Here’s one word this writer never thought he would use to describe a Paul Greengrass-directed Jason Bourne film starring Matt Damon: FORMULAIC. After a tremendously successful trilogy (and not-so-successful spin-off) that had the right ending nine years ago, Greengrass and Damon were coaxed back into another cat-and-mouse spy game. Its rote construction and stakes that always feel like an arm-length away from stronger impact, “Jason Bourne” may be questionable enough to make us wonder if we’ve been seeing the same film four times now.
To the uninformed, “Batman: The Killing Joke,” a one-shot written by Alan Moore and illustrated by Brian Bolland, is a blistering 64-page classic of grim madness that fleshes out the most widely-accepted and definitive origin story of Batman’s greatest villain, The Joker. The graphic novel routinely, after nearly thirty years, tops the lists of the best Joker stories, and even overall Batman stories, ever told on the comic page. Filled with rated-R level violence and disturbing content, this is not your Saturday morning or weekday afternoon Batman story.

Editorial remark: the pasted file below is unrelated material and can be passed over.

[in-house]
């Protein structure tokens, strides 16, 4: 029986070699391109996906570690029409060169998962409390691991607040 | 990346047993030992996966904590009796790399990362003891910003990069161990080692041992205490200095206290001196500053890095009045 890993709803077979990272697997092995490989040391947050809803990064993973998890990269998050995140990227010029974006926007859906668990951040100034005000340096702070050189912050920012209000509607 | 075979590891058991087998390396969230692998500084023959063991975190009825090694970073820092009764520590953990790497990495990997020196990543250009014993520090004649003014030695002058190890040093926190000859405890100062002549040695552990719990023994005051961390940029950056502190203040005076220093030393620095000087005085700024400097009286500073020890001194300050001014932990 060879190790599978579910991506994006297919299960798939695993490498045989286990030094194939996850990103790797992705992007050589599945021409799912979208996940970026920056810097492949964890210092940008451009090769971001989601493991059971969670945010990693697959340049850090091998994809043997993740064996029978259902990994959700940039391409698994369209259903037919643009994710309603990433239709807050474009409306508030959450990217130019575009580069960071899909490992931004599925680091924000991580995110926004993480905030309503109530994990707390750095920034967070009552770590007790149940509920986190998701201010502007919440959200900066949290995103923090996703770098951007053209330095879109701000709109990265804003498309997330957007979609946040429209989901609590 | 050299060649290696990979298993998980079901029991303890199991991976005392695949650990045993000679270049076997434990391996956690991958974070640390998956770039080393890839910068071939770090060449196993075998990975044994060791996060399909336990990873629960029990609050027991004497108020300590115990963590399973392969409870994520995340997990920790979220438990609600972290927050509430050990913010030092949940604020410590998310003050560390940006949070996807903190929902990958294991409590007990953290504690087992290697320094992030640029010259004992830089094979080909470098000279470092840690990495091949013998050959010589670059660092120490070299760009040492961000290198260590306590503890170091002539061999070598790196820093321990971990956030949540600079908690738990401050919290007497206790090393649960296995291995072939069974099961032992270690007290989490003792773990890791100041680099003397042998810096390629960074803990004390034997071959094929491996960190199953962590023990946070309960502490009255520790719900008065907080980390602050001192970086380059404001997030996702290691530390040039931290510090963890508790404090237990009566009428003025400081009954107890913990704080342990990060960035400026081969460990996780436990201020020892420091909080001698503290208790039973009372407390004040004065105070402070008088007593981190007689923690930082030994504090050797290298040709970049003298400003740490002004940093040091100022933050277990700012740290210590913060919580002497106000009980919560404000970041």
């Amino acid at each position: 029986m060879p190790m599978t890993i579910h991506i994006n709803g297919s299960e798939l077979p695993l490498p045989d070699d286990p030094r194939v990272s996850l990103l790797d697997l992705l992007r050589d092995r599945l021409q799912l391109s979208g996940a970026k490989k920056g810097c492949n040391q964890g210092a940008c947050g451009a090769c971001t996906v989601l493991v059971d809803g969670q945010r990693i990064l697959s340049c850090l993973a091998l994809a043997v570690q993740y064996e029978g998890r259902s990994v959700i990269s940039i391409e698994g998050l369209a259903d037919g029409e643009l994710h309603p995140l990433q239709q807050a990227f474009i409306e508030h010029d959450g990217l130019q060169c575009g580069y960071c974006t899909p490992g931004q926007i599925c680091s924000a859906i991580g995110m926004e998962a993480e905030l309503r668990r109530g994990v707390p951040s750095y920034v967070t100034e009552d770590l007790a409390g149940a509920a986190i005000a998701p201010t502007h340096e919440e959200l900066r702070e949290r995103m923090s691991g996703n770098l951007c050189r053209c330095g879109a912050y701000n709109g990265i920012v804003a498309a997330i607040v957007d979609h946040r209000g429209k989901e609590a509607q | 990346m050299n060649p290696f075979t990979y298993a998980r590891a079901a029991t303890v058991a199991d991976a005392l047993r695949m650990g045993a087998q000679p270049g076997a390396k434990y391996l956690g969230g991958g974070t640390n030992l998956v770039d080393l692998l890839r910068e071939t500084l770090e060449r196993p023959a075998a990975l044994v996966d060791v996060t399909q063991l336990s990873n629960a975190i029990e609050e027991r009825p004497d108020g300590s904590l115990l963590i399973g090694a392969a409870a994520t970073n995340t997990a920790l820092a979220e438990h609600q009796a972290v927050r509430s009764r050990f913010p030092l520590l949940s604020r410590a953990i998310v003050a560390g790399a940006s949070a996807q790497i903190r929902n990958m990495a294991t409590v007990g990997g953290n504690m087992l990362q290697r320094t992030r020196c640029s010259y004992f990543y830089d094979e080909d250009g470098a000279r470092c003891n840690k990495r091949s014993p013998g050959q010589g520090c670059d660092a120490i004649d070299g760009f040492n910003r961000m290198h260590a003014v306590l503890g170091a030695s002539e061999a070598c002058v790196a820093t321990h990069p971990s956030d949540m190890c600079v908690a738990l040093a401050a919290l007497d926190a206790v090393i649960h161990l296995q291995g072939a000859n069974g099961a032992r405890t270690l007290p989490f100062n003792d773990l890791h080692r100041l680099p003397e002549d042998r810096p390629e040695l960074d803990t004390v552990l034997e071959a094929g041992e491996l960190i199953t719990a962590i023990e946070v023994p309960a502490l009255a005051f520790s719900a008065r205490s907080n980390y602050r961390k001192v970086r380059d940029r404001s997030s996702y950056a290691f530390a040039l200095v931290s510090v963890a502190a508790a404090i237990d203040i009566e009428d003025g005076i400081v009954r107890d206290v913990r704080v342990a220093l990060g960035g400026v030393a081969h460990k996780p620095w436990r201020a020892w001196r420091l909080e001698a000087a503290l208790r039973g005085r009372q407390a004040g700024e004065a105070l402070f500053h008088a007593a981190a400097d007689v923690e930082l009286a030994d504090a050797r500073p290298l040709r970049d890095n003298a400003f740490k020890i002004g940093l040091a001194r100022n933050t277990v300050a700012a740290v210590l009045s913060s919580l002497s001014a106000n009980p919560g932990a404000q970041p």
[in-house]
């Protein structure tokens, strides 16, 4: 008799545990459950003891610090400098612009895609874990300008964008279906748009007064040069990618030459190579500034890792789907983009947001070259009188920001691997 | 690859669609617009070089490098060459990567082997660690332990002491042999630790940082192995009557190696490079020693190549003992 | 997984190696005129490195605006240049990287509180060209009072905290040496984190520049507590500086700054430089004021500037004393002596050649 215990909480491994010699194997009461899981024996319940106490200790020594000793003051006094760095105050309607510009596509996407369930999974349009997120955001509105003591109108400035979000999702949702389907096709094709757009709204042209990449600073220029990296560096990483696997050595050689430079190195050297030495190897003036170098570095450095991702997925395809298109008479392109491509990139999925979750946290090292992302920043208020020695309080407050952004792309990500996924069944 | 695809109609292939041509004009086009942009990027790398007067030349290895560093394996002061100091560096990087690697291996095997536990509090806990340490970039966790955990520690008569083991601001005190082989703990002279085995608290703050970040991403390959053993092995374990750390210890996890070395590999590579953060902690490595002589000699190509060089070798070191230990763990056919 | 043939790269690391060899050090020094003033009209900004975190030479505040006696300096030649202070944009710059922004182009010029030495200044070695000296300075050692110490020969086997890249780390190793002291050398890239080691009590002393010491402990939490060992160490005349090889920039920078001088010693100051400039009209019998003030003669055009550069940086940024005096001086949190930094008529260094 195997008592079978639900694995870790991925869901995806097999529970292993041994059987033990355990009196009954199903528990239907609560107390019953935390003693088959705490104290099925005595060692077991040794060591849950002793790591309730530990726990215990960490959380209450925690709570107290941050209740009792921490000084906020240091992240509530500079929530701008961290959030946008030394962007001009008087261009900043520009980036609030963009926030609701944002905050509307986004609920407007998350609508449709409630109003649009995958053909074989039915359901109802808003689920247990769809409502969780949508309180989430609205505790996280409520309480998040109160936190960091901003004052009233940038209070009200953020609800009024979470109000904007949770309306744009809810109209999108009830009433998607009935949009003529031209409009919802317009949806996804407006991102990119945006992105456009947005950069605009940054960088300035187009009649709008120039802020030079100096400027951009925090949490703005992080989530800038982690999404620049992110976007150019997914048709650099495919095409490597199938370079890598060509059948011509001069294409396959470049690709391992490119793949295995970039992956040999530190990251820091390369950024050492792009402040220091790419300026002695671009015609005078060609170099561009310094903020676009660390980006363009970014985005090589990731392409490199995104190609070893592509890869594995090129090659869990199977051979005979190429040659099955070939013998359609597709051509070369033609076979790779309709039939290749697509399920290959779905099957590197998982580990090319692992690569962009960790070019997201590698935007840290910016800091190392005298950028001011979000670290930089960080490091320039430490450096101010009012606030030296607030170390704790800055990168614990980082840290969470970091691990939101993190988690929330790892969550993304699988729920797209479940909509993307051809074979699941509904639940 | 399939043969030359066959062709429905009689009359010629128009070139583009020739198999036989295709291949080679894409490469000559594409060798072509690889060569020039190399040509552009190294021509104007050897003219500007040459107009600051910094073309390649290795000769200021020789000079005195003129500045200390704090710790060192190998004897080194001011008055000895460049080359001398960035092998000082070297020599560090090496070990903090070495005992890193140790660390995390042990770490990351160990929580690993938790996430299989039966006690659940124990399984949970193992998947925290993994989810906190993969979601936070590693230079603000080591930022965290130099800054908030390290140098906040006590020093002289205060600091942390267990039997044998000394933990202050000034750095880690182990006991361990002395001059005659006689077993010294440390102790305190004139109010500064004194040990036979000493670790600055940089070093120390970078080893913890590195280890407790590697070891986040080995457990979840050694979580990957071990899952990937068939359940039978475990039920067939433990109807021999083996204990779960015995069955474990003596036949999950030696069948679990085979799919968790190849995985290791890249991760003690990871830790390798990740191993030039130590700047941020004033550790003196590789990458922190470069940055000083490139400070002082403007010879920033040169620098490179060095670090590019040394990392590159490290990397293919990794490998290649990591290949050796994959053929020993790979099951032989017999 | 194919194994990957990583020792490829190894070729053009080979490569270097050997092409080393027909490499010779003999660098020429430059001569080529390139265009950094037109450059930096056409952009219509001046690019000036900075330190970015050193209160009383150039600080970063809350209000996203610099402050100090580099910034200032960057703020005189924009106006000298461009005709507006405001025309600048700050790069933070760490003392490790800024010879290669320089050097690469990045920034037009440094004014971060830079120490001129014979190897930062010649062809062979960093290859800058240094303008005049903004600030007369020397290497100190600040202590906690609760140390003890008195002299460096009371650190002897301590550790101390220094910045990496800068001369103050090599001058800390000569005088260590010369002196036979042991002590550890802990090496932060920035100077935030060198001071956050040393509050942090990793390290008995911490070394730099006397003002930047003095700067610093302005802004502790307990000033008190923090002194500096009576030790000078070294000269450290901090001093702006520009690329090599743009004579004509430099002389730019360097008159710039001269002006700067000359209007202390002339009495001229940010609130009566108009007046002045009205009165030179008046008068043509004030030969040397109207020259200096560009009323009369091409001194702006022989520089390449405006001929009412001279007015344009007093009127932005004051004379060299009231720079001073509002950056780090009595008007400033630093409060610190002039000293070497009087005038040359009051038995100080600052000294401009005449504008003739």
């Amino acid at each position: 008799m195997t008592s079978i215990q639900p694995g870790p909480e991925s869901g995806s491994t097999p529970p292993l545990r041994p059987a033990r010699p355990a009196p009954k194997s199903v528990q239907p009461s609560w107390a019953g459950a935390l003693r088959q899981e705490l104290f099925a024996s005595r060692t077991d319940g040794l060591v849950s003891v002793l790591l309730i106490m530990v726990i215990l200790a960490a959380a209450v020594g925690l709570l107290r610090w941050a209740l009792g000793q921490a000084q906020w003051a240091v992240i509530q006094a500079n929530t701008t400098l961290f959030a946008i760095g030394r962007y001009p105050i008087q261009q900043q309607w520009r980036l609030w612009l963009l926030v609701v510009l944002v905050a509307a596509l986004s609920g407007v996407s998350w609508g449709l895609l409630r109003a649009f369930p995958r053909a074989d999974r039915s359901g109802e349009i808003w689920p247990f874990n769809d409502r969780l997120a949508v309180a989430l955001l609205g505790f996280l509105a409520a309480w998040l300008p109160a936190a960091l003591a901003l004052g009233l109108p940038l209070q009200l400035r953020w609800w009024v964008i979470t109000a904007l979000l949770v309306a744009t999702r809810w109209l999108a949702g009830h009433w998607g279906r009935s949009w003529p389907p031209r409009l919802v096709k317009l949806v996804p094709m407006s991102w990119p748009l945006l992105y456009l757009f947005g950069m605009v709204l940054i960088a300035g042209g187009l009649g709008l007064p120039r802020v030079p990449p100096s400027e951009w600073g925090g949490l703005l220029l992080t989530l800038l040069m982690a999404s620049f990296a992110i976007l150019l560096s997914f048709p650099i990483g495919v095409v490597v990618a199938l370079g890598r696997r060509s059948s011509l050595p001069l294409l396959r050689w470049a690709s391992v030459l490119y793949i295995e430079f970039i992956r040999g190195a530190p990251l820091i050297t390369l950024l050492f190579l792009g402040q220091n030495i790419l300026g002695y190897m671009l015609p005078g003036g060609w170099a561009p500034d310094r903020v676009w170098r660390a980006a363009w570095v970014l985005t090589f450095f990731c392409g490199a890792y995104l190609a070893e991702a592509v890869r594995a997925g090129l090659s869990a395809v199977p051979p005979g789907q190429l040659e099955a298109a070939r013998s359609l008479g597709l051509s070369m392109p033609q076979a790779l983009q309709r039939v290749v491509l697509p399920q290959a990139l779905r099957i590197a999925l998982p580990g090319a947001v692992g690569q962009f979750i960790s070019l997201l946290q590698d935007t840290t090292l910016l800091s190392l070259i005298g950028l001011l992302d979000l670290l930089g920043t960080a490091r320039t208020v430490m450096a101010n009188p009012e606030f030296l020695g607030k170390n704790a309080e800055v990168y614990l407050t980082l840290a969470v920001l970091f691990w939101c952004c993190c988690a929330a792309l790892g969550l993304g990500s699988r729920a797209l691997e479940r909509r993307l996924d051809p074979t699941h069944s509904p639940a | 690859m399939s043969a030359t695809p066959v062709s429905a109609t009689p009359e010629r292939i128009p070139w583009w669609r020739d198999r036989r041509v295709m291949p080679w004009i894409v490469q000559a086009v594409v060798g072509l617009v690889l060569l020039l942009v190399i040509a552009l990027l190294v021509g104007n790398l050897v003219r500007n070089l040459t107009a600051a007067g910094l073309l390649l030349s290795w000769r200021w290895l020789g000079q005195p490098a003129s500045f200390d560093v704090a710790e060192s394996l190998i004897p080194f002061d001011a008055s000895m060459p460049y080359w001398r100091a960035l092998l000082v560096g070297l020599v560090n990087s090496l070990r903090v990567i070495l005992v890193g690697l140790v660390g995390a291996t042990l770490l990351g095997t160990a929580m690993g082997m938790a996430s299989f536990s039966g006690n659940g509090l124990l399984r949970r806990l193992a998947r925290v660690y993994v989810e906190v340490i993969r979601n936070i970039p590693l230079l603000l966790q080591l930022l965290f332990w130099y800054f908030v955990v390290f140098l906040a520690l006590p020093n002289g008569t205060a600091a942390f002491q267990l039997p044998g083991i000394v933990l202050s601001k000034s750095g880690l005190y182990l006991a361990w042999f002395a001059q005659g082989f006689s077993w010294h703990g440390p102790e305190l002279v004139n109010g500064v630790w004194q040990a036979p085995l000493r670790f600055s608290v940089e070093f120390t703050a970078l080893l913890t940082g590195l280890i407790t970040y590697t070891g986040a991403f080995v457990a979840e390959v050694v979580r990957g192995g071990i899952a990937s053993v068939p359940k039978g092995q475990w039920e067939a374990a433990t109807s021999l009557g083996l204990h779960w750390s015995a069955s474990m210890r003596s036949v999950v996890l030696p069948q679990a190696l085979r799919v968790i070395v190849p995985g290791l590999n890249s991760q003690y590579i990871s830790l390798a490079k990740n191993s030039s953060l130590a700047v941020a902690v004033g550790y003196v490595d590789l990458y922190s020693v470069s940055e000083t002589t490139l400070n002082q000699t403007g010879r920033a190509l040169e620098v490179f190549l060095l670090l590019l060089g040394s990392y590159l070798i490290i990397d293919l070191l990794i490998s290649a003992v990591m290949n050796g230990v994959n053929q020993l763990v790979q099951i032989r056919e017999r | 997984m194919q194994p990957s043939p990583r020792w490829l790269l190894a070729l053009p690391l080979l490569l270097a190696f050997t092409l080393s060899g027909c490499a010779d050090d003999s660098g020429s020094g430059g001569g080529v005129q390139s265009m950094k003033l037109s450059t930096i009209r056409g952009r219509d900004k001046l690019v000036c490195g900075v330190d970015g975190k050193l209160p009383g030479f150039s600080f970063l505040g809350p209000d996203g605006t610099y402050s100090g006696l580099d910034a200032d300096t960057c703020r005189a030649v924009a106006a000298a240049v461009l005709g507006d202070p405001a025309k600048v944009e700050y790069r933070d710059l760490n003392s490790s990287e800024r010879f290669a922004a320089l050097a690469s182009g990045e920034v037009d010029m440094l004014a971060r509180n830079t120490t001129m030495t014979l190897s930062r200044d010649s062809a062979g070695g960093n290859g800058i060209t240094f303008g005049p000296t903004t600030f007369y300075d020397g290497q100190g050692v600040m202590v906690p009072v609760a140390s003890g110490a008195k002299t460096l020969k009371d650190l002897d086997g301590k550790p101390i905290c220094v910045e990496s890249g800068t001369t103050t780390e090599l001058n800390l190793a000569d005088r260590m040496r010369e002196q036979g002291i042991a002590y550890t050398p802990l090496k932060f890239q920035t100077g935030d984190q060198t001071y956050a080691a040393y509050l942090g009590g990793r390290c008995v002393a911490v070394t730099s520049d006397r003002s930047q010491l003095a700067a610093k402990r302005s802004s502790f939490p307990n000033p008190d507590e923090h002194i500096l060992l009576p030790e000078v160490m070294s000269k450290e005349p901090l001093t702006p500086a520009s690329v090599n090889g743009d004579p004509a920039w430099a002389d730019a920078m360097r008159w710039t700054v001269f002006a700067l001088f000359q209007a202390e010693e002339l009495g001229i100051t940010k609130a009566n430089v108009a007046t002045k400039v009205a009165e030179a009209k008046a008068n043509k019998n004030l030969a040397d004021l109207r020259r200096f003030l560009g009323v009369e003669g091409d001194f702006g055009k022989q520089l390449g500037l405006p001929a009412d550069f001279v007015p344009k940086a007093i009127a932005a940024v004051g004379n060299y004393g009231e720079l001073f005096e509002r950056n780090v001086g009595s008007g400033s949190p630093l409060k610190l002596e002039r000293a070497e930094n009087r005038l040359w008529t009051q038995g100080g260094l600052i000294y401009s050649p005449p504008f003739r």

Young writer-director Drake Doremus has carved out a reputable niche in the romantic drama department. Many of the Sundance darling’s films, including his notable 2011 Grand Jury Prize winner “Like Crazy,” feature a prominent theme of longing love. That motif is on full display and meshed with mindful science fiction in his new film “Equals.” Starring Nicholas Hoult and Kristen Stewart and backed by Ridley Scott, the film is making a limited theatrical run alongside a full release on VOD marketplaces. Mindful doesn’t exactly equal poignancy on the scale of desired response.
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